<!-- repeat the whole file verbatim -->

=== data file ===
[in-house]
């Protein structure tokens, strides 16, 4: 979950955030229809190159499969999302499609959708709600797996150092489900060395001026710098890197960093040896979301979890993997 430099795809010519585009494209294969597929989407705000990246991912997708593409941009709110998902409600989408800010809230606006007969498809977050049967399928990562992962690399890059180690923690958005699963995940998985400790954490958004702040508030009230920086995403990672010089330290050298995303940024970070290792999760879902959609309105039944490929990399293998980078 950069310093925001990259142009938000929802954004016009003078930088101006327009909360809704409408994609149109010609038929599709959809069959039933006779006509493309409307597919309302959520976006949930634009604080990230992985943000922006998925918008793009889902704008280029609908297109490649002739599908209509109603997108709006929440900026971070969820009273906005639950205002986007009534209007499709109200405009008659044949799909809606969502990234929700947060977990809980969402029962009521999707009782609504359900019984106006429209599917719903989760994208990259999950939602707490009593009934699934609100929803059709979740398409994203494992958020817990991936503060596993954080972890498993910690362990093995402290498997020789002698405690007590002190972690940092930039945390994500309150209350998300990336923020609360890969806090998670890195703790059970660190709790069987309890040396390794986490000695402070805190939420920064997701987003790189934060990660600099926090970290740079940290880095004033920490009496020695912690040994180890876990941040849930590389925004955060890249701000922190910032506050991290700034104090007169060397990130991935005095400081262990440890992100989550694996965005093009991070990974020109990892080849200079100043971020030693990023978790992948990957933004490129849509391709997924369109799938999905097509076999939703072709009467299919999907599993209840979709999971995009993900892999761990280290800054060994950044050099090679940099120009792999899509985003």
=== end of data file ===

[in-house]
């Protein structure tokens, strides 16, 4: 979950955030229809190159499969999302499609959708709600797996150092489900060395001026710098890197960093040896979301979890993997 430099795809010519585009494209294969597929989407705000990246991912997708593409941009709110998902409600989408800010809230606006007969498809977050049967399928990562992962690399890059180690923690958005699963995940998985400790954490958004702040508030009230920086995403990672010089330290050298995303940024970070290792999760879902959609309105039944490929990399293998980078 950069310093925001990259142009938000929802954004016009003078930088101006327009909360809704409408994609149109010609038929599709959809069959039933006779006509493309409307597919309302959520976006949930634009604080990230992985943000922006998925918008793009889902704008280029609908297109490649002739599908209509109603997108709006929440900026971070969820009273906005639950205002986007009534209007499709109200405009008659044949799909809606969502990234929700947060977990809980969402029962009521999707009782609504359900019984106006429209599917719903989760994208990259999950939602707490009593009934699934609100929803059709979740398409994203494992958020817990991936503060596993954080972890498993910690362990093995402290498997020789002698405690007590002190972690940092930039945390994500309150209350998300990336923020609360890969806090998670890195703790059970660190709790069987309890040396390794986490000695402070805190939420920064997701987003790189934060990660600099926090970290740079940290880095004033920490009496020695912690040994180890876990941040849930590389925004955060890249701000922190910032506050991290700034104090007169060397990130991935005095400081262990440890992100989550694996965005093009991070990974020109990892080849200079100043971020030693990023978790992948990957933004490129849509391709997924369109799938999905097509076999939703072709009467299919999907599993209840979709999971995009993900892999761990280290800054060994950044050099090679940099120009792999899509985003």